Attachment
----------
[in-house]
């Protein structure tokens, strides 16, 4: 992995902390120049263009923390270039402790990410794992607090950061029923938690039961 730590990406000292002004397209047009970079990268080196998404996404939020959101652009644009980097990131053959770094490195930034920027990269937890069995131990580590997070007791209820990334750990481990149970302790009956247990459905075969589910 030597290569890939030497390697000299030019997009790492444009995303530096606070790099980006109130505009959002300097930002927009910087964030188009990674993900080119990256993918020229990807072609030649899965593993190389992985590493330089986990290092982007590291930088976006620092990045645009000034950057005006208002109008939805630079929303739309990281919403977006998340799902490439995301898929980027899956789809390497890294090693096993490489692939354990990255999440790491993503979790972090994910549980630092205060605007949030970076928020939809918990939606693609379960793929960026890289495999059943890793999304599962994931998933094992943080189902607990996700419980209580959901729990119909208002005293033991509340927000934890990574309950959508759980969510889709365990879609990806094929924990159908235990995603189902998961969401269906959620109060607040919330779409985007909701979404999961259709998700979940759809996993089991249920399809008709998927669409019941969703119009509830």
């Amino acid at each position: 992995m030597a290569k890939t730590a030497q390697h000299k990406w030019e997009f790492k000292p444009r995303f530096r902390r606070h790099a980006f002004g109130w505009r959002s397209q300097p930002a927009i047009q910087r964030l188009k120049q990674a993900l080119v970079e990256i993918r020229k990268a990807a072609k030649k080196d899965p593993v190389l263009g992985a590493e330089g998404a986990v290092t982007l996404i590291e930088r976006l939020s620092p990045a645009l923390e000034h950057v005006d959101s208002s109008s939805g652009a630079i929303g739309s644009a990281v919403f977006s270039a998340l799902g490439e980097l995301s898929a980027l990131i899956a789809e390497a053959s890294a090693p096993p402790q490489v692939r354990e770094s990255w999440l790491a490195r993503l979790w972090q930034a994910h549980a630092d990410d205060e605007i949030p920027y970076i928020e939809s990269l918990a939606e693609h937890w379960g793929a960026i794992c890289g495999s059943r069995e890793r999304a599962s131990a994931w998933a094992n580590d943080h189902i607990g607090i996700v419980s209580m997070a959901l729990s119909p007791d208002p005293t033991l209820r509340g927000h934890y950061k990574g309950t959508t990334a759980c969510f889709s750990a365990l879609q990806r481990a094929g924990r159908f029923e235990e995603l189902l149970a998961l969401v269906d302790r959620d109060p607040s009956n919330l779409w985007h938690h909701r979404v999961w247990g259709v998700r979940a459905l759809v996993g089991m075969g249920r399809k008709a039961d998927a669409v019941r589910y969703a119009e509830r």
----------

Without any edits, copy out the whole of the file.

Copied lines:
[in-house]
């Protein structure tokens, strides 16, 4: 992995902390120049263009923390270039402790990410794992607090950061029923938690039961 730590990406000292002004397209047009970079990268080196998404996404939020959101652009644009980097990131053959770094490195930034920027990269937890069995131990580590997070007791209820990334750990481990149970302790009956247990459905075969589910 030597290569890939030497390697000299030019997009790492444009995303530096606070790099980006109130505009959002300097930002927009910087964030188009990674993900080119990256993918020229990807072609030649899965593993190389992985590493330089986990290092982007590291930088976006620092990045645009000034950057005006208002109008939805630079929303739309990281919403977006998340799902490439995301898929980027899956789809390497890294090693096993490489692939354990990255999440790491993503979790972090994910549980630092205060605007949030970076928020939809918990939606693609379960793929960026890289495999059943890793999304599962994931998933094992943080189902607990996700419980209580959901729990119909208002005293033991509340927000934890990574309950959508759980969510889709365990879609990806094929924990159908235990995603189902998961969401269906959620109060607040919330779409985007909701979404999961259709998700979940759809996993089991249920399809008709998927669409019941969703119009509830």
């Amino acid at each position: 992995m030597a290569k890939t730590a030497q390697h000299k990406w030019e997009f790492k000292p444009r995303f530096r902390r606070h790099a980006f002004g109130w505009r959002s397209q300097p930002a927009i047009q910087r964030l188009k120049q990674a993900l080119v970079e990256i993918r020229k990268a990807a072609k030649k080196d899965p593993v190389l263009g992985a590493e330089g998404a986990v290092t982007l996404i590291e930088r976006l939020s620092p990045a645009l923390e000034h950057v005006d959101s208002s109008s939805g652009a630079i929303g739309s644009a990281v919403f977006s270039a998340l799902g490439e980097l995301s898929a980027l990131i899956a789809e390497a053959s890294a090693p096993p402790q490489v692939r354990e770094s990255w999440l790491a490195r993503l979790w972090q930034a994910h549980a630092d990410d205060e605007i949030p920027y970076i928020e939809s990269l918990a939606e693609h937890w379960g793929a960026i794992c890289g495999s059943r069995e890793r999304a599962s131990a994931w998933a094992n580590d943080h189902i607990g607090i996700v419980s209580m997070a959901l729990s119909p007791d208002p005293t033991l209820r509340g927000h934890y950061k990574g309950t959508t990334a759980c969510f889709s750990a365990l879609q990806r481990a094929g924990r159908f029923e235990e995603l189902l149970a998961l969401v269906d302790r959620d109060p607040s009956n919330l779409w985007h938690h909701r979404v999961w247990g259709v998700r979940a459905l759809v996993g089991m075969g249920r399809k008709a039961d998927a669409v019941r589910y969703a119009e509830r």